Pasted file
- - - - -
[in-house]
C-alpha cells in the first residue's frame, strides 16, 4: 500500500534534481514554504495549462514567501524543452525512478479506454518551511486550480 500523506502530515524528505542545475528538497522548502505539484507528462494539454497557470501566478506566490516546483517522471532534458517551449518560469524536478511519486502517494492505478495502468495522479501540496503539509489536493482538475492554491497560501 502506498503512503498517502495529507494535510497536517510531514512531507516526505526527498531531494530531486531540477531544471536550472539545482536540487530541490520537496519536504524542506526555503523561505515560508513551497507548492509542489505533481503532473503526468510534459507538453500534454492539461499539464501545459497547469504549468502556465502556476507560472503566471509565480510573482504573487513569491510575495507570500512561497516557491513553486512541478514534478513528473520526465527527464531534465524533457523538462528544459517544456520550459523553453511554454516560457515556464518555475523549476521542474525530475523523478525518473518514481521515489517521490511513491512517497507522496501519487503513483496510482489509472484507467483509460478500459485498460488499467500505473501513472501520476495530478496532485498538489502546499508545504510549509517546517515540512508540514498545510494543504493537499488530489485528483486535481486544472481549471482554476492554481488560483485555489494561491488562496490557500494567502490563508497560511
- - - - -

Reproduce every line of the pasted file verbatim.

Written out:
[in-house]
C-alpha cells in the first residue's frame, strides 16, 4: 500500500534534481514554504495549462514567501524543452525512478479506454518551511486550480 500523506502530515524528505542545475528538497522548502505539484507528462494539454497557470501566478506566490516546483517522471532534458517551449518560469524536478511519486502517494492505478495502468495522479501540496503539509489536493482538475492554491497560501 502506498503512503498517502495529507494535510497536517510531514512531507516526505526527498531531494530531486531540477531544471536550472539545482536540487530541490520537496519536504524542506526555503523561505515560508513551497507548492509542489505533481503532473503526468510534459507538453500534454492539461499539464501545459497547469504549468502556465502556476507560472503566471509565480510573482504573487513569491510575495507570500512561497516557491513553486512541478514534478513528473520526465527527464531534465524533457523538462528544459517544456520550459523553453511554454516560457515556464518555475523549476521542474525530475523523478525518473518514481521515489517521490511513491512517497507522496501519487503513483496510482489509472484507467483509460478500459485498460488499467500505473501513472501520476495530478496532485498538489502546499508545504510549509517546517515540512508540514498545510494543504493537499488530489485528483486535481486544472481549471482554476492554481488560483485555489494561491488562496490557500494567502490563508497560511